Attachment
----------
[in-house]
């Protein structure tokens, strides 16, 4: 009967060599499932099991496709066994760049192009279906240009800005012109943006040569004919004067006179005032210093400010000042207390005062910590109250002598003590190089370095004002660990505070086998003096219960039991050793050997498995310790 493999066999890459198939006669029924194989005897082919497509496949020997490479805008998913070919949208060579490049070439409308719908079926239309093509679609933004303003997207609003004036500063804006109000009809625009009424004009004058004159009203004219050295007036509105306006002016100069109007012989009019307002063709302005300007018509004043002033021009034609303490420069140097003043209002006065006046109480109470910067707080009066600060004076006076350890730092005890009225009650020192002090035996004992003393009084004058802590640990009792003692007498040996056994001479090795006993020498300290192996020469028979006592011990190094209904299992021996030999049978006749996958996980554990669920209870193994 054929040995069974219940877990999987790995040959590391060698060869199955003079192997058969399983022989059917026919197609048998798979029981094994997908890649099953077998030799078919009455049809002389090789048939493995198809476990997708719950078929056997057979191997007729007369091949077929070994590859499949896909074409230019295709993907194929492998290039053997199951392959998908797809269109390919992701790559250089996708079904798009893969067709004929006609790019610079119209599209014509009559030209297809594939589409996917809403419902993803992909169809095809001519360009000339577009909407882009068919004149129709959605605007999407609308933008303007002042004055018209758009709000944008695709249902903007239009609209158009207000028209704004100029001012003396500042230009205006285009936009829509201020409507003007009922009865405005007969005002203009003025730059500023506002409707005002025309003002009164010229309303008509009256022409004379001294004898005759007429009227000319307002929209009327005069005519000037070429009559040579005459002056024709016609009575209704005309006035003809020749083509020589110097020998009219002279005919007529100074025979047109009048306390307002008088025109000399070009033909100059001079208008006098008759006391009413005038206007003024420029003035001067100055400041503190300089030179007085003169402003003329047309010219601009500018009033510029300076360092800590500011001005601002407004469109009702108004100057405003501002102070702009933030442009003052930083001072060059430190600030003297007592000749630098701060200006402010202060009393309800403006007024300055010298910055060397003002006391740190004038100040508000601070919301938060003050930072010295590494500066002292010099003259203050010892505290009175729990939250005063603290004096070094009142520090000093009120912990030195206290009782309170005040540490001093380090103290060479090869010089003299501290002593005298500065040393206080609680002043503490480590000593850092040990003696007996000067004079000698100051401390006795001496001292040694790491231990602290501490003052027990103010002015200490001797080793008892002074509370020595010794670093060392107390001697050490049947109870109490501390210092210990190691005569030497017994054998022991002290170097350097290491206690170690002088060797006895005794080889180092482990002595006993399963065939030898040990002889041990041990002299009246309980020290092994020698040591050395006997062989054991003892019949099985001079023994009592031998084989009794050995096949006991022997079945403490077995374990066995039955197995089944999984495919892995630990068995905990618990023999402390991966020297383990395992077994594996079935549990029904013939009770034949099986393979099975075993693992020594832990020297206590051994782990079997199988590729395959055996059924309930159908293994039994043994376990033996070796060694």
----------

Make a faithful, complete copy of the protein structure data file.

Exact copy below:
[in-house]
């Protein structure tokens, strides 16, 4: 009967060599499932099991496709066994760049192009279906240009800005012109943006040569004919004067006179005032210093400010000042207390005062910590109250002598003590190089370095004002660990505070086998003096219960039991050793050997498995310790 493999066999890459198939006669029924194989005897082919497509496949020997490479805008998913070919949208060579490049070439409308719908079926239309093509679609933004303003997207609003004036500063804006109000009809625009009424004009004058004159009203004219050295007036509105306006002016100069109007012989009019307002063709302005300007018509004043002033021009034609303490420069140097003043209002006065006046109480109470910067707080009066600060004076006076350890730092005890009225009650020192002090035996004992003393009084004058802590640990009792003692007498040996056994001479090795006993020498300290192996020469028979006592011990190094209904299992021996030999049978006749996958996980554990669920209870193994 054929040995069974219940877990999987790995040959590391060698060869199955003079192997058969399983022989059917026919197609048998798979029981094994997908890649099953077998030799078919009455049809002389090789048939493995198809476990997708719950078929056997057979191997007729007369091949077929070994590859499949896909074409230019295709993907194929492998290039053997199951392959998908797809269109390919992701790559250089996708079904798009893969067709004929006609790019610079119209599209014509009559030209297809594939589409996917809403419902993803992909169809095809001519360009000339577009909407882009068919004149129709959605605007999407609308933008303007002042004055018209758009709000944008695709249902903007239009609209158009207000028209704004100029001012003396500042230009205006285009936009829509201020409507003007009922009865405005007969005002203009003025730059500023506002409707005002025309003002009164010229309303008509009256022409004379001294004898005759007429009227000319307002929209009327005069005519000037070429009559040579005459002056024709016609009575209704005309006035003809020749083509020589110097020998009219002279005919007529100074025979047109009048306390307002008088025109000399070009033909100059001079208008006098008759006391009413005038206007003024420029003035001067100055400041503190300089030179007085003169402003003329047309010219601009500018009033510029300076360092800590500011001005601002407004469109009702108004100057405003501002102070702009933030442009003052930083001072060059430190600030003297007592000749630098701060200006402010202060009393309800403006007024300055010298910055060397003002006391740190004038100040508000601070919301938060003050930072010295590494500066002292010099003259203050010892505290009175729990939250005063603290004096070094009142520090000093009120912990030195206290009782309170005040540490001093380090103290060479090869010089003299501290002593005298500065040393206080609680002043503490480590000593850092040990003696007996000067004079000698100051401390006795001496001292040694790491231990602290501490003052027990103010002015200490001797080793008892002074509370020595010794670093060392107390001697050490049947109870109490501390210092210990190691005569030497017994054998022991002290170097350097290491206690170690002088060797006895005794080889180092482990002595006993399963065939030898040990002889041990041990002299009246309980020290092994020698040591050395006997062989054991003892019949099985001079023994009592031998084989009794050995096949006991022997079945403490077995374990066995039955197995089944999984495919892995630990068995905990618990023999402390991966020297383990395992077994594996079935549990029904013939009770034949099986393979099975075993693992020594832990020297206590051994782990079997199988590729395959055996059924309930159908293994039994043994376990033996070796060694």